5 grams Background cleaner (Cp) B.P. Viscostatic Motor being a positive control agent: Oil, British Petroleum Brilliant Green. for example the opposite direction, and slowly reverted to its natural polarity but with marked decrease in chargeless response. If the pigment has a natural polarity and the control agent is of the type to move the charge to greater magnitude in that direction, then the best results are obtained. TABLE 11 illustrates a negative pigment and shows that maximum chargeless response and low background density obtained only when the correct andcomplete sequence is used.

'iivi'diiig that the pigment and the first control agent have sufficient affinity for each other it is often possible to produce developers by grinding B, C, D and E together using only a fraction of the desired quantity of E.

The following formula gives a reverse developer for illuminated areas and all components can be milled together because of affinity between B and Cn. However the effect of leaving out one of the components is illustrated by TABLE III.

For separate deposition of the two opposite developer components it is essential that both the pigment particles and the shielding medium be kept mobile, and this is achieved by the dispersing agent which lessens attraction between these substances in spite of their pposite charge and therefore even if the oppositely charged components coelesce, it will be obvious that Kohinoor" Carbon Black Sunflower Seed Oil Long oil alkyd resin such as Super Beckosoi i352 Reichold Corp.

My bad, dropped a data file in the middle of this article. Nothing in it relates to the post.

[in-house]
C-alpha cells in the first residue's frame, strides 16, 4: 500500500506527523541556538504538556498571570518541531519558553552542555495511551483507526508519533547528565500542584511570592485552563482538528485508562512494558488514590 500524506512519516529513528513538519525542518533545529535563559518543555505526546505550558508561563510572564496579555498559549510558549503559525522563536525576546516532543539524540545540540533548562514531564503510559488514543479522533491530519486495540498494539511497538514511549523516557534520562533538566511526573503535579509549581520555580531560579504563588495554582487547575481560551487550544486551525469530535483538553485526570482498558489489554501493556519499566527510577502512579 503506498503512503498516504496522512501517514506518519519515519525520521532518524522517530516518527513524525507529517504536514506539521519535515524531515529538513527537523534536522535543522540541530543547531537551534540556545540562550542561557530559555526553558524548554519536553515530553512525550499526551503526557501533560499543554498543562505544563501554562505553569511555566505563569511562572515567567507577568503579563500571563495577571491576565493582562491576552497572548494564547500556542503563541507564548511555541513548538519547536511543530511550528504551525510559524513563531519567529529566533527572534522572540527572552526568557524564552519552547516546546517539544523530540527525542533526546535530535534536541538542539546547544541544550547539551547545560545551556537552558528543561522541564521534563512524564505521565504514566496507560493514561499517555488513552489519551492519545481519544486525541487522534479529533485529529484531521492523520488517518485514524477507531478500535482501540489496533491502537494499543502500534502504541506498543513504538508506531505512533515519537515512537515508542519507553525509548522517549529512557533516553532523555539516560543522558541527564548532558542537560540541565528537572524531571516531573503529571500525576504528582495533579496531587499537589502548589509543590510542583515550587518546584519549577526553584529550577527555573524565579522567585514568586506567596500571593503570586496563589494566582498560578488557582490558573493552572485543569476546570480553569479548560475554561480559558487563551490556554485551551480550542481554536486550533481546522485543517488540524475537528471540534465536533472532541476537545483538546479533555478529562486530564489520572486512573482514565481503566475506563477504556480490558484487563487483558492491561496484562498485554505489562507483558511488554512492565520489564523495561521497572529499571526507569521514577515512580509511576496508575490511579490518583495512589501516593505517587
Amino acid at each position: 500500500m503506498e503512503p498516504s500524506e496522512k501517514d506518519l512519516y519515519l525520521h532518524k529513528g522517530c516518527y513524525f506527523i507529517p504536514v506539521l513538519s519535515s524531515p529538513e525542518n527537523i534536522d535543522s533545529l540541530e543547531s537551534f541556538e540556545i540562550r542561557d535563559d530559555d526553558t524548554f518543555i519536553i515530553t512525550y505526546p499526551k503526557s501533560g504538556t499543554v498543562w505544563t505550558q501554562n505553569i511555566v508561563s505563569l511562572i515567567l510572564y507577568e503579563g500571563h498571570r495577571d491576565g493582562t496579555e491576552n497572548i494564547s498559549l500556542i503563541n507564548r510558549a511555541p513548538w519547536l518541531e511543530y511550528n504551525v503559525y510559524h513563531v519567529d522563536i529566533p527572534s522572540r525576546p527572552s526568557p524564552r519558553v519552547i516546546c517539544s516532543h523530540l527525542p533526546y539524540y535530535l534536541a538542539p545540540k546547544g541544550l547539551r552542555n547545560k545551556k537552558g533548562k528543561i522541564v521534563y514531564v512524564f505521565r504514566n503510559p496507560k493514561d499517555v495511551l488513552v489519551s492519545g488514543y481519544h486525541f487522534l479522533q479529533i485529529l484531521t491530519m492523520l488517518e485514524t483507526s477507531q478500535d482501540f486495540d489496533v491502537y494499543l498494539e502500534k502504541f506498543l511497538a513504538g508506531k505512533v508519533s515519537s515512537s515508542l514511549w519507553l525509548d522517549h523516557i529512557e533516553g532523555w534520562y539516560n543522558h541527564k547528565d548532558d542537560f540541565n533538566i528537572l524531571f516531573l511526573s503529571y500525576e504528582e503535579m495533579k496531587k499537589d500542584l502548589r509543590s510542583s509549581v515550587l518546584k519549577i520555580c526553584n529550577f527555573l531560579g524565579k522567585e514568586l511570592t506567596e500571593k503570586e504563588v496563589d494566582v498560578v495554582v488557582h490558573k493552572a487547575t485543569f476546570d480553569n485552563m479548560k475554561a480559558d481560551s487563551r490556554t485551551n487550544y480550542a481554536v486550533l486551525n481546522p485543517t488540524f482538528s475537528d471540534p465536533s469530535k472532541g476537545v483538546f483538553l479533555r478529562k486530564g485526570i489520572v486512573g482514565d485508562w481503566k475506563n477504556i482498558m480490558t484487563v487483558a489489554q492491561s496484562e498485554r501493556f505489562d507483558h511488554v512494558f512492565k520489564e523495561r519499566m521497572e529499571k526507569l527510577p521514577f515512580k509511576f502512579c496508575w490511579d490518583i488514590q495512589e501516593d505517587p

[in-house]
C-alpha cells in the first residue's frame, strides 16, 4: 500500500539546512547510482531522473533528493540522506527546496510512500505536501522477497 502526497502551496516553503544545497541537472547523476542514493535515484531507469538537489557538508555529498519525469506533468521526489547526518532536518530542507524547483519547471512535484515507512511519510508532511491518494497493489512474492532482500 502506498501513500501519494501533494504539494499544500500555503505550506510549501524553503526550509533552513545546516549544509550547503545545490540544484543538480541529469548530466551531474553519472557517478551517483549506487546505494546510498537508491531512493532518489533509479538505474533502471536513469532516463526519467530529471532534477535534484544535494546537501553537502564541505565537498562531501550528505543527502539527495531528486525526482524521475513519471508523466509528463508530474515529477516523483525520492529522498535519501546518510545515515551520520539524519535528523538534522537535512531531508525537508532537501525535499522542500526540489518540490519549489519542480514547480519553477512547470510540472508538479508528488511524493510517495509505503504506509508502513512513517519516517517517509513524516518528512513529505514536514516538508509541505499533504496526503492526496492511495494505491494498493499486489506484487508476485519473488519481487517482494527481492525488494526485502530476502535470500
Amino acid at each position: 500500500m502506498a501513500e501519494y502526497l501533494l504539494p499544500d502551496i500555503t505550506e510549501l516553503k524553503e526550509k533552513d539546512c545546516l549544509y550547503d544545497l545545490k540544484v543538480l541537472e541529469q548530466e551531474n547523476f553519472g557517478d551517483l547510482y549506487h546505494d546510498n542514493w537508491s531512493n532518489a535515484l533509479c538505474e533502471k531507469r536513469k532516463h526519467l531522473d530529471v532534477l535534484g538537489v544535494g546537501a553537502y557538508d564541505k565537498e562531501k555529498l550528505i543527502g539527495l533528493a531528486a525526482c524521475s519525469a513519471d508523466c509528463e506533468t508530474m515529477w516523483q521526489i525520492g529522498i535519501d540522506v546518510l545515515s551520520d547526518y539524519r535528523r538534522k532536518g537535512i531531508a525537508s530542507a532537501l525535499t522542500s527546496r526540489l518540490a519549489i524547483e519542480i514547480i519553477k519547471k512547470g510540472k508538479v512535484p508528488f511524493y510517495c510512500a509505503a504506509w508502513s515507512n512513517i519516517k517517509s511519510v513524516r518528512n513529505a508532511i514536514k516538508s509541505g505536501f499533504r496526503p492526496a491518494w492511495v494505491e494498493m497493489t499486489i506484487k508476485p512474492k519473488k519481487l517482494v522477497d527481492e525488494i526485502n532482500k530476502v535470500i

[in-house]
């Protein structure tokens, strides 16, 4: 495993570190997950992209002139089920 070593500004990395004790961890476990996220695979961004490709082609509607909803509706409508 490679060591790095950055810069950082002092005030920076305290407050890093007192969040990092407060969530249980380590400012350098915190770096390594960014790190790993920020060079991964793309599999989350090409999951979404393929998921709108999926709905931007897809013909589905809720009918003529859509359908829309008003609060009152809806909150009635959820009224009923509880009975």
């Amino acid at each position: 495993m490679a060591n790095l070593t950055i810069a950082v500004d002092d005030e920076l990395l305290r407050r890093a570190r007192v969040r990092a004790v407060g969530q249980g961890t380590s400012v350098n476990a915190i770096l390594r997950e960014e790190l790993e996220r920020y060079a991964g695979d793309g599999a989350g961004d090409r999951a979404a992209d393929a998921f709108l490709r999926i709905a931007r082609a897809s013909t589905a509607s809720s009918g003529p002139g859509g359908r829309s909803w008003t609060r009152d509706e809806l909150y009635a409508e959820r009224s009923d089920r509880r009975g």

1 gram Pigment (B): 3 grams Control (Cn): 2 grams Dispersant (D) 5 grams Background Cleaner and control (Cp): B.P. Viscostatic Motor Oil lOO grams 300 grams 200 grams 500 grams Ear firiiia'ii'iii ingredients, and disperse grams of concentrate in 100 grams of carrier liquid (A) which is Shellite. The background cleaner (Cp) required can be made by dispersing 10 grams of BF. Viscostatic Motor oil in Shellite and this is used as a predip, either before or after exposure and with or without drying by evaporation. The reflection density readings for this developer when combined part by part is as follows: